Endangered species 

Cutting out the middlemen

With all the money in politics, it can be hard to know whether politicians still listen to citizens' voices. Hoping they do, two Montanans became lobbyists-for-a-day as they asked members of Congress to preserve endangered species and the law that protects them.

"I moved to Montana a few years after the Endangered Species Act passed (in 1973). I saw few bald eagles then, never heard a wolf howl and found few grizzly tracks," says Bert Lindler, a sportsman who is active in habitat restoration projects in the Missoula area. "Now I see dozens of bald eagles each year, kick wolf scat off the trail when hiking and have a recovering grizzly population just a few miles from my door. My days afield are richer because of the Endangered Species Act."

On June 16, Lindler and Glenn Hockett, president of the Gallatin Wildlife Association, joined 15 activists from nine other states on Capitol Hill to lobby 40 senators and representatives to preserve the ESA. The "fly-in" was sponsored by nine conservation organizations concerned about ever-increasing congressional efforts to weaken the law.

Over the past five years, the number of congressional attempts aimed at thwarting ESA protections has increased 600 percent compared to the previous decade, according to Derek Goldman of the Endangered Species Coalition, one of the groups that sponsored the trip. So far this Congress, politicians have introduced more than 100 bills and riders seeking to override various parts of the ESA, pushed mainly by lobbyists from extractive industries, including energy and mining interests.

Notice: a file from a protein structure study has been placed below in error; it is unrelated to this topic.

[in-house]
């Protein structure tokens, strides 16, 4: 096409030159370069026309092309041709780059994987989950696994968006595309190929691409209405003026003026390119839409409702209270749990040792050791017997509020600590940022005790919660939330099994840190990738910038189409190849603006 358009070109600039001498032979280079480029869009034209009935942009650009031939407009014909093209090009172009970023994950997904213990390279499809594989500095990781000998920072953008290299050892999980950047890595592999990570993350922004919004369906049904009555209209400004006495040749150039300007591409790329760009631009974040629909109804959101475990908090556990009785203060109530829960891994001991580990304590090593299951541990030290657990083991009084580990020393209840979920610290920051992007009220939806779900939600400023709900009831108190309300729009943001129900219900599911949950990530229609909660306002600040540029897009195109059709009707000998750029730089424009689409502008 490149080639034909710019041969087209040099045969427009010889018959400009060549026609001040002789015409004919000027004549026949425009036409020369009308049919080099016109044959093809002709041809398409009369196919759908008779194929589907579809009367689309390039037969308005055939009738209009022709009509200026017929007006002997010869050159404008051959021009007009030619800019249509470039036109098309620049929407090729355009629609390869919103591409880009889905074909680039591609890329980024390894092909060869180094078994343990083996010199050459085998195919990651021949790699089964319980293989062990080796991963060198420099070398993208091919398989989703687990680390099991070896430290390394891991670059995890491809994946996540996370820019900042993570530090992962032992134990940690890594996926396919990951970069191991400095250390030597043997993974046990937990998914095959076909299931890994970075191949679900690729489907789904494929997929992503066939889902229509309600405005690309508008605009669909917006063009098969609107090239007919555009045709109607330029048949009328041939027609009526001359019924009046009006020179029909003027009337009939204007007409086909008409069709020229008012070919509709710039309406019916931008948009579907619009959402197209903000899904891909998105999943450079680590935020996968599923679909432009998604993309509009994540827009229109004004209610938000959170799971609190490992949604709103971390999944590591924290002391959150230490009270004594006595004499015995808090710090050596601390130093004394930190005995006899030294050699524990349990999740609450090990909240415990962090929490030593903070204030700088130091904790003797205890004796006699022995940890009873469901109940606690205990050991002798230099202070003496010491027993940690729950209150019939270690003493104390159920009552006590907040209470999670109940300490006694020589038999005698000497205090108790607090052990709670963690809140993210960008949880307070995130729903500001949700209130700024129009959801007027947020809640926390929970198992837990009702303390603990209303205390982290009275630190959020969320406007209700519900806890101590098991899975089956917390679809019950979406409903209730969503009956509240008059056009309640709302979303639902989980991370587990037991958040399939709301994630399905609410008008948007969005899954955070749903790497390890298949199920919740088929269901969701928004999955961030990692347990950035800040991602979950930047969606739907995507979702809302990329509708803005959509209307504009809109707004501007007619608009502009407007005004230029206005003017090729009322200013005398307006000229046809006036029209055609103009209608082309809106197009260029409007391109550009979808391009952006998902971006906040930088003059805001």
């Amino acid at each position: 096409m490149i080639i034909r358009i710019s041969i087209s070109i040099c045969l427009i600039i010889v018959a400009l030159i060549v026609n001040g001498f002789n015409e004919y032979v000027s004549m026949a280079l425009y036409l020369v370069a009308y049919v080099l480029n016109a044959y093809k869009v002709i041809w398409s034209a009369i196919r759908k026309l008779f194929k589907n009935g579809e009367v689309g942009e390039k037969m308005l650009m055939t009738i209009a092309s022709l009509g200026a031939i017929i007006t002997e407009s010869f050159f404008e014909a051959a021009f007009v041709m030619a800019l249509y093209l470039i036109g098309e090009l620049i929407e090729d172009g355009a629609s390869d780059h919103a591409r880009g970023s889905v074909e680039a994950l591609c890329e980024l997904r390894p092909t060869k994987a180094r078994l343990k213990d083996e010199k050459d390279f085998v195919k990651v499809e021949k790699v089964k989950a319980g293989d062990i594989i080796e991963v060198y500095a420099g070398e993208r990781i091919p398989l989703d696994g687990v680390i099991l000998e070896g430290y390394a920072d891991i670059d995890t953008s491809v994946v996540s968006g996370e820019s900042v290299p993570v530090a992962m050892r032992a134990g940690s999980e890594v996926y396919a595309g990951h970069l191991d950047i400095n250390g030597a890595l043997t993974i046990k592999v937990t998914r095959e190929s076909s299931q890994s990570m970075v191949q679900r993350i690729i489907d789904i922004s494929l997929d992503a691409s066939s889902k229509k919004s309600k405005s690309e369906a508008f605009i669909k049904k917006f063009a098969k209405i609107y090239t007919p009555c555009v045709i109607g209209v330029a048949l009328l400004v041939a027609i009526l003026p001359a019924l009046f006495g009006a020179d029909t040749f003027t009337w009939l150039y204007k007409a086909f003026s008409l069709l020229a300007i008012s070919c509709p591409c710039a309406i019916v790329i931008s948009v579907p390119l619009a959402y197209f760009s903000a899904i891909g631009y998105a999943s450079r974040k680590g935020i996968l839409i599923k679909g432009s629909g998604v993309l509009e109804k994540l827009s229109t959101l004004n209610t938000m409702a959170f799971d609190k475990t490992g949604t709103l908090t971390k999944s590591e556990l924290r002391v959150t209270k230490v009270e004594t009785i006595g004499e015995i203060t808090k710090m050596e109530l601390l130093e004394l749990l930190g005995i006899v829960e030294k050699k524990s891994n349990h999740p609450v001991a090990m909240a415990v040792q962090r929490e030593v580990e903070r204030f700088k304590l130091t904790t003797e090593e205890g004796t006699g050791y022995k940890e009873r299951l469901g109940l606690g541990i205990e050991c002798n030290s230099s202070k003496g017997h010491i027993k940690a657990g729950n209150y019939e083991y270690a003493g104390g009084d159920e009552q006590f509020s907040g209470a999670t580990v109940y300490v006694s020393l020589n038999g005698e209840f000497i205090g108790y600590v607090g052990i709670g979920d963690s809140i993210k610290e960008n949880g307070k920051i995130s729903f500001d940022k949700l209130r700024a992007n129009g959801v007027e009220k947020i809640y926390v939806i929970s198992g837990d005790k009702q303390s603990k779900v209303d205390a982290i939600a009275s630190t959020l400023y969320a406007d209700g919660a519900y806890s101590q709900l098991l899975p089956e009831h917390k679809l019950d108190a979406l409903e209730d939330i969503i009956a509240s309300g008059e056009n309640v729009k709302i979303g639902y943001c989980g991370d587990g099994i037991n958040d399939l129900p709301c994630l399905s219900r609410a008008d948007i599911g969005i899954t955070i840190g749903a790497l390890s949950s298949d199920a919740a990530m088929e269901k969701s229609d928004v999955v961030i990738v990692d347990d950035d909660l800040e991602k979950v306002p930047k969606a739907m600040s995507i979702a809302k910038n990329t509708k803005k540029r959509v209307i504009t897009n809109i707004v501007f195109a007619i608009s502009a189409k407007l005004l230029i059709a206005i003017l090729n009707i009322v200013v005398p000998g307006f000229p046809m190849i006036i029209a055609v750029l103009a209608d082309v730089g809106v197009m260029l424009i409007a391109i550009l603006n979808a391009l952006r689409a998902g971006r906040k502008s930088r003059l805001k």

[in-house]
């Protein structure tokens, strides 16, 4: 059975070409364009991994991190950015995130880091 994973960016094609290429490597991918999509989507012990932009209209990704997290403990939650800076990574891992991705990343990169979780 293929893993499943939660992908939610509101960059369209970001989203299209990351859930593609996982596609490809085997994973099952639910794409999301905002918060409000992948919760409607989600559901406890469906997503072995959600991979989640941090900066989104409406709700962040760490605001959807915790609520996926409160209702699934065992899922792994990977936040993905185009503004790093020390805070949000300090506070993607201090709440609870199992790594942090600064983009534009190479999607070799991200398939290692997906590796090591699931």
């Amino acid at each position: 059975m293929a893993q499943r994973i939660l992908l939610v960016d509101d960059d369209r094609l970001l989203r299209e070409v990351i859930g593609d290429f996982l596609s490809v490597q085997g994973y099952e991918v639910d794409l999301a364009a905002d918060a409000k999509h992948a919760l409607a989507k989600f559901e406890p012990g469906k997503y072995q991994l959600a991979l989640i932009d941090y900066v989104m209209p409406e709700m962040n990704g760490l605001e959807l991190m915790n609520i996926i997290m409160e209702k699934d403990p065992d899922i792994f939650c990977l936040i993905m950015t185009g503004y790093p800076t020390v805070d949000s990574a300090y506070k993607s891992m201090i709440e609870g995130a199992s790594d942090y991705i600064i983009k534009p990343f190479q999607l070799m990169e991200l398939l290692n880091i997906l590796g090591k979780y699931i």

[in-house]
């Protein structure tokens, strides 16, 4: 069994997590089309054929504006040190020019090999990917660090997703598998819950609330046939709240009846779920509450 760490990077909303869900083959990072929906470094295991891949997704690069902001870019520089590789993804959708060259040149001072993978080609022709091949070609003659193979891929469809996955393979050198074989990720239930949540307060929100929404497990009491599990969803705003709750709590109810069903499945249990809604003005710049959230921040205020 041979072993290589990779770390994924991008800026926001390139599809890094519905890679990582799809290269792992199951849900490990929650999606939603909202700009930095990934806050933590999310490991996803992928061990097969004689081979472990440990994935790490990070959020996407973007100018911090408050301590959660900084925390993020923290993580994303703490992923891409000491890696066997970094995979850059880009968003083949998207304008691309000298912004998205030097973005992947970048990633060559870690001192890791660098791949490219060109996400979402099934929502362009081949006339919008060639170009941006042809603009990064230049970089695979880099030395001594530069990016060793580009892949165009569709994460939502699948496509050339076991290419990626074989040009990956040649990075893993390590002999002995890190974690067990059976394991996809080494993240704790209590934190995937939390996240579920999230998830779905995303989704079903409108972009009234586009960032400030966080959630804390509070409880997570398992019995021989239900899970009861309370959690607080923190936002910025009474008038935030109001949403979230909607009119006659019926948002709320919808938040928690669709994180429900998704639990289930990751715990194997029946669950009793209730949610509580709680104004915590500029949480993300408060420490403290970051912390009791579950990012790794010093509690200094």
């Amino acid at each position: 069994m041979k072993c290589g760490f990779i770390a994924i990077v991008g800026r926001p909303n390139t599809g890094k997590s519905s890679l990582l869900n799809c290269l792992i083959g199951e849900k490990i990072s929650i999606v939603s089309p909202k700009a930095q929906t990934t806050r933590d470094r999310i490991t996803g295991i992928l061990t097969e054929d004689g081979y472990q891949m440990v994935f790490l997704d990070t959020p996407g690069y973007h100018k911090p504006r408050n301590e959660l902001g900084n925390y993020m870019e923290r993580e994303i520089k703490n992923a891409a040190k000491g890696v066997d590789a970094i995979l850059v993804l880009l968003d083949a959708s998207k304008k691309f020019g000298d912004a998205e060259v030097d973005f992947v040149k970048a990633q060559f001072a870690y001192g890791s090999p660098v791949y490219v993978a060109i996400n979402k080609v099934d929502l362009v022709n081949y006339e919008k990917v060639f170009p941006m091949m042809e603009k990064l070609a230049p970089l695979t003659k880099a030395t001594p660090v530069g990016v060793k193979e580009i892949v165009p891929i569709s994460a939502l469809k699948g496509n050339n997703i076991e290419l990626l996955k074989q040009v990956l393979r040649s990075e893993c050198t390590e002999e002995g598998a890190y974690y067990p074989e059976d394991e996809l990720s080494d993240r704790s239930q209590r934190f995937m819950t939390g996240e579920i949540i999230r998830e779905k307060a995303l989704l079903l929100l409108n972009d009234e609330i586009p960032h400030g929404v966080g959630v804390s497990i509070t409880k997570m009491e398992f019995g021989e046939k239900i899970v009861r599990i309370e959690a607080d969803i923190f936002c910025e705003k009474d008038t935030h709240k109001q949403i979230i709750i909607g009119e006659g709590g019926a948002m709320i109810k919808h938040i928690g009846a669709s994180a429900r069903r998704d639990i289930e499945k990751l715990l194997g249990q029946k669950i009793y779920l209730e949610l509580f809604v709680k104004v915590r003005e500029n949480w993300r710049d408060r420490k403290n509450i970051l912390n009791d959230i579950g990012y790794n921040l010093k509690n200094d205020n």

Hockett credits Sen. Jon Tester's 2011 rider forcing the delisting of the wolf in the Northern Rockies as the starting point for the surge in riders. While Hockett says he agreed with Tester's action at the time, he's appalled by the current explosion of anti-ESA legislation.

"They're all attached to must-pass budget bills. This is an attack on the foundation of science," Hockett says. "[The ESA] passed unanimously in the Senate, almost unanimously in the House and was signed by a Republican president. So how we've gotten to where we're at today—what has happened?"

Hockett and Lindler didn't get a chance to ask Tester or Sen. Steve Daines directly about the ESA in Washington, but did meet with staffers. They also scored a few minutes with Rep. Ryan Zinke when they caught him outside his office before another appointment. Goldman believes even brief encounters with staffers and delegates makes a difference.

"I think hearing from constituents who are willing to come to D.C. to talk about these issues, we certainly hope it makes an impression on members of Congress and their decision-making," he says.

Lindler agrees, adding the trip was an eye-opening experience.

"A Montana boy needs to realize that it's a swinging door in the halls of Congress—as soon as you swing out, there's another person swinging in behind you," he says. "The schedules are very busy and they see a lot of folks with a lot of different interests. But the trip was worthwhile for me."

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